Linux Kernel Vulnerability Allows Privilege Escalation

What is CVE-2022-29581?

There is a vulnerability in the Linux Kernel that allows an attacker with system access to elevate to root privileges. This would allow them to execute arbitrary code to establish persistent access, move laterally, or exfiltrate data.

The vulnerability is a use-after-free issue with the Network Queuing and Scheduling subsystem of the Kernel that doesn’t properly count references, according to the Ubuntu security team. In addition to elevation of privileges, an attacker with local access could exploit the vulnerability to crash the system and deny service.

Linux Kernel versions between 4.14 and 5.18 are vulnerable to attack. The vulnerability has not yet been scored by NIST.

What is a Use-After-Free Vulnerability?

A use-after-free vulnerability is an issue related to incorrect use of dynamic memory during program operation, according to MITRE.

So, what does that actually mean? As programs run on a computer, they can request to reserve a section of memory in that computer to execute. Once the program is finished with the execution for which it needed the memory, it usually requests to “free” it, since it doesn’t need it anymore.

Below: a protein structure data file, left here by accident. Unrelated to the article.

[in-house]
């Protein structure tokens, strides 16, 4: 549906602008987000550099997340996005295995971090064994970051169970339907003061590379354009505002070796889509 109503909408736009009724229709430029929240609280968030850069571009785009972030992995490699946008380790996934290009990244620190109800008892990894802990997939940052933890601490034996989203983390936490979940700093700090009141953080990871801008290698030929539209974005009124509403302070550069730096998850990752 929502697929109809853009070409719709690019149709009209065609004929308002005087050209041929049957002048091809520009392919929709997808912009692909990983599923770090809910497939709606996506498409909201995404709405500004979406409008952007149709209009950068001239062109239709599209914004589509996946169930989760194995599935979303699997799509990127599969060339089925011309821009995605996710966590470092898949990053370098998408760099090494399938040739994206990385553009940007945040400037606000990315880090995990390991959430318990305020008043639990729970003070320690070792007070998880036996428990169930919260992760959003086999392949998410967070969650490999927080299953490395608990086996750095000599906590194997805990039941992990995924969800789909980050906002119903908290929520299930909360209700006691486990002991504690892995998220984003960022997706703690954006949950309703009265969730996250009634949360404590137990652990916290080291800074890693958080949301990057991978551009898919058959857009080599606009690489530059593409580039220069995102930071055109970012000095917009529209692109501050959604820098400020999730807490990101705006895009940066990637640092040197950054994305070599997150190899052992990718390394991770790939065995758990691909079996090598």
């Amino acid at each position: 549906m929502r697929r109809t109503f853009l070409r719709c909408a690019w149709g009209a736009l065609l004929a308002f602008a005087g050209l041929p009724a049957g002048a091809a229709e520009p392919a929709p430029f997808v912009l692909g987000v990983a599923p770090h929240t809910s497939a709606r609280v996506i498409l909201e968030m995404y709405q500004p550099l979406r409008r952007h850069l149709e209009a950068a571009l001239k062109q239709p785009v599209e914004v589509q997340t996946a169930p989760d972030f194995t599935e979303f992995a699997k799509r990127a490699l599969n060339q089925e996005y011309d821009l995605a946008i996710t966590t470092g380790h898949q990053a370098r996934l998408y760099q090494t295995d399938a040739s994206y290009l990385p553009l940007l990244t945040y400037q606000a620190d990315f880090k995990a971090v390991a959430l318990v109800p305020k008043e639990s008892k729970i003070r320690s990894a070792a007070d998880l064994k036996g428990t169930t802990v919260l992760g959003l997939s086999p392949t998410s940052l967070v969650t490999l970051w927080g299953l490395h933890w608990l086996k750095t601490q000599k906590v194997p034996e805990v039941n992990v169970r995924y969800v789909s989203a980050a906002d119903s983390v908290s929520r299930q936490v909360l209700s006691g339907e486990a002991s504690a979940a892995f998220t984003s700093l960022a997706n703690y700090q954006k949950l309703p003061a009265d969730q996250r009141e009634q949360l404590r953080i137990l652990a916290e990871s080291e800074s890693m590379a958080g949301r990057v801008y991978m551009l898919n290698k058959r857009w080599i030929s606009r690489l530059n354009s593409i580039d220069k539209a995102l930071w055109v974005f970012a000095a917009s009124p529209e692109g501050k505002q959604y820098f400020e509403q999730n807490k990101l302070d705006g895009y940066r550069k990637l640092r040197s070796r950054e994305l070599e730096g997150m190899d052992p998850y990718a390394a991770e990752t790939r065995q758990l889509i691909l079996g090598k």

When a program has a use-after-free vulnerability, it’s typically because there’s an error in the program, or confusion over which part of the program is supposed to free the memory in the first place.

The vulnerable program then references the now-freed memory, which could be allocated to any other program. This can be bad, as an attacker could insert or reference code in the freed, but still referenced, memory to do things like execute arbitrary code or elevate privileges.

Recommended Remediation

Almost all distributions are still assessing and triaging the potential impact of CVE-2022-20581 on their distribution. Since this is a vulnerability in the Linux Kernel, it can be assumed that the vulnerability will impact a large portion of distributions.

If you’re running Linux in your environment, we strongly recommend monitoring the distributions you run for impact and subsequent patches in the coming days. Or, implement a recurring, automated patch deployment to ensure your systems are secured as soon as a patch is released for each affected distribution. Here’s how you can do that using Automox.

Since an attacker could elevate existing access to root privileges, we recommend remediating within 72 hours of patch release for any affected distributions.

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